john We love to complain. Oh, I’ve never met anyone who admitted to being a world class complainer, but I think it’s time for us to come out of the closet and admit it—we love to complain. The list is endless isn’t it? We complain in the summer because it is too hot. In the winter, it’s too cold. We complain about politicians, the government, taxes, and those who don’t pay their fair share! We fuss about not having anything to wear as we stare into our closets packed with clothes. We gripe about not having anything to eat as we stare into refrigerators full of food. We grumble about our jobs. We don’t like our boss, can’t stand our co-workers, things are either way too busy or oh so slow. Some of us get frustrated because our house is too small, others say, “How am I supposed to keep this big ol’ house clean?” Our neighbors on the right are too loud. The neighbor on the left needs to mow his yard. Across the street, they are so nosy, always sticking their nose in other people’s business. Next door to them is the neighbor that never speaks, never waves, and nobody knows. “Something has got to be going on over there!” We fuss because the drive-thru at Arby’s is so slow and the lines at the airport are so long. We are so busy that we can’t do the things that we want to do. Others are so bored there is nothing to do. Parents like to grumble about their kids and kids return the favor by grumbling about their parents. We like to grumble, complain, fuss, and fume about our mate as well. It’s interesting isn’t it? We know what we’re looking for in a mate. We make a list of the most important qualities, the non-negotiables, and then we head out on our quest to find the perfect husband or wife. Libby Nicholas is from Enid, but she’s doing an internship at Focus On The Family this summer. Libby is single, but she knows the kind of guy she’s looking to walk down the aisle with one day. Libby wrote this past week about her list. She wrote,

He’s tall, dark and handsome. Witty. Intellectual. Smart. Well-read. Spontaneous. Motivated. Masculine. Good hair, good dresser. Musically talented. Organized. Creative. Responsible. Strong handshake. He also hates cats, but loves chocolate and talking about feelings. He spends most Saturdays volunteering at the homeless shelter or rescuing stray kittens. He’s working toward his MBA. And when he isn’t fishing, hunting or running a marathon, he’s playing his guitar and writing songs. He doesn’t eat McDonalds. He makes loafers look good. He doesn’t drive a Prius. I haven’t even mentioned the “super spiritual” stuff. He leads a bible study. He’s respected. He can’t wait to lead his wife spiritually. He’s like the Apostle Paul on the inside, and Bradley Cooper on the outside. (Nicholas, Libby. The 77 Qualities I Thought My Future Husband Had to Have.)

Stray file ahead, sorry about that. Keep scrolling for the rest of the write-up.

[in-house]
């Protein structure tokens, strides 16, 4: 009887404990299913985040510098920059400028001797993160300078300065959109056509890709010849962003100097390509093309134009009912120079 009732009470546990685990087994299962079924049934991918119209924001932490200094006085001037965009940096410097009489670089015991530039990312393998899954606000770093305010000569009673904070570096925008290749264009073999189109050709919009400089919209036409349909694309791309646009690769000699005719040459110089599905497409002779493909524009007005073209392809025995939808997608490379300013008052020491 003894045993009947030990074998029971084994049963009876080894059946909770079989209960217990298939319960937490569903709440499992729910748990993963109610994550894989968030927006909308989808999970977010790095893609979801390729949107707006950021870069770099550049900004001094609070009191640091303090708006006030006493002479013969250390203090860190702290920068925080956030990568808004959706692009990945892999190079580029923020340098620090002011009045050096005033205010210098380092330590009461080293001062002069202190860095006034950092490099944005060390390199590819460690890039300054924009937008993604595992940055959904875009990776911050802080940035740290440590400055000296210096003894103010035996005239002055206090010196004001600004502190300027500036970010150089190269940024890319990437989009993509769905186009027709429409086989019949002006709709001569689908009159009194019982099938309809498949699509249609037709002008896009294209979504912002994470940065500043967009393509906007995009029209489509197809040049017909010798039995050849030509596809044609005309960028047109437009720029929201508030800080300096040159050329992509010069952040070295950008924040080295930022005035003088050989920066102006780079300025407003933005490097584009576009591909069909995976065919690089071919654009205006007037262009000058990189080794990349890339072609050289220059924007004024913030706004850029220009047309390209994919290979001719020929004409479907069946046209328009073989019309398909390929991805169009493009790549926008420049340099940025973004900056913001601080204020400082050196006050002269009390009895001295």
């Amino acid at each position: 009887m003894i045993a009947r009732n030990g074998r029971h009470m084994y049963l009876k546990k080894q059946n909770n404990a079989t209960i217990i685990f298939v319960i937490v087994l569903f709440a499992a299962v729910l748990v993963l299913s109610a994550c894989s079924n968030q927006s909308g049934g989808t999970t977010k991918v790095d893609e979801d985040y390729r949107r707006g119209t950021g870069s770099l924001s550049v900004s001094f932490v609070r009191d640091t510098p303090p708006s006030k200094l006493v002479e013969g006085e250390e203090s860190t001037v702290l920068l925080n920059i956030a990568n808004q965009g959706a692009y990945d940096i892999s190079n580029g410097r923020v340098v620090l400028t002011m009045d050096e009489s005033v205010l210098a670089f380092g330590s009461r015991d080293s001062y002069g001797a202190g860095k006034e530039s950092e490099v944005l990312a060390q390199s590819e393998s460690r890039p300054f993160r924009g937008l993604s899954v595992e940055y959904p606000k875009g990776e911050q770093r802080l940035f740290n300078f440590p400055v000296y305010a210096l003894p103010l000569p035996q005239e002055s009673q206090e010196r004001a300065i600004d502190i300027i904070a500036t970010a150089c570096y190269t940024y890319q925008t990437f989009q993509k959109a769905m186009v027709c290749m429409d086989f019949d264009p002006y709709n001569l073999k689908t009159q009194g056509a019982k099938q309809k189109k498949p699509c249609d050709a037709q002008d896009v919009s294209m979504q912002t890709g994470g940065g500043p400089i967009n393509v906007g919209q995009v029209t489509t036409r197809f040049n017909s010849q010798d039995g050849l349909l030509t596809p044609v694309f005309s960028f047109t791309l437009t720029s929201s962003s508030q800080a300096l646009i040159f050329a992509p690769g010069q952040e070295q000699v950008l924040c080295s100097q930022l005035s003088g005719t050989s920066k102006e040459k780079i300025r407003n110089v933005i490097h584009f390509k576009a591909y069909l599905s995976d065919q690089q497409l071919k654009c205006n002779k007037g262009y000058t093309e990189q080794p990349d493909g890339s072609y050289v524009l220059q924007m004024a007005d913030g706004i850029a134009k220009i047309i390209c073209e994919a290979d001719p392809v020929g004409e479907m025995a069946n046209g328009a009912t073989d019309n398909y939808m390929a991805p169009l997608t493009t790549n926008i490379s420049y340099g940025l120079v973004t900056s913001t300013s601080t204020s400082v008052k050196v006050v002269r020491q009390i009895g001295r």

I hope Libby doesn’t show her list to anyone she’s dating or he will run like Usain Bolt! Jesus couldn’t fulfill that “wish list!” The truth is that even if Libby found a guy who she thought fulfilled every bullet point on her list…she’d still find something to grumble about at some point in her marriage. We just like to grumble and if we don’t have something to grumble about, then we’ll make something up.

In our lesson for today we’ll take a look at grumbling, but the grumbling we’ll take a look at has nothing to do with jobs, mates, or the weather, but grumbling against Jesus. Let’s take a look at John 6:40-51 and then we’ll see what we can learn.

40 For my Father’s will is that everyone who looks to the Son and believes in him shall have eternal life, and I will raise them up at the last day.” 41 At this the Jews there began to grumble about him because he said, “I am the bread that came down from heaven.” 42 They said, “Is this not Jesus, the son of Joseph, whose father and mother we know? How can he now say, ‘I came down from heaven’?” 43 “Stop grumbling among yourselves,” Jesus answered. 44 “No one can come to me unless the Father who sent me draws them, and I will raise them up at the last day. 45 It is written in the Prophets: ‘They will all be taught by God.’ Everyone who has heard the Father and learned from him comes to me. 46 No one has seen the Father except the one who is from God; only he has seen the Father. 47 Very truly I tell you, the one who believes has eternal life. 48 I am the bread of life. 49 Your ancestors ate the manna in the wilderness, yet they died. 50 But here is the bread that comes down from heaven, which anyone may eat and not die. 51 I am the living bread that came down from heaven. Whoever eats this bread will live forever. This bread is my flesh, which I will give for the life of the world.” (John 6:40-51 NIV)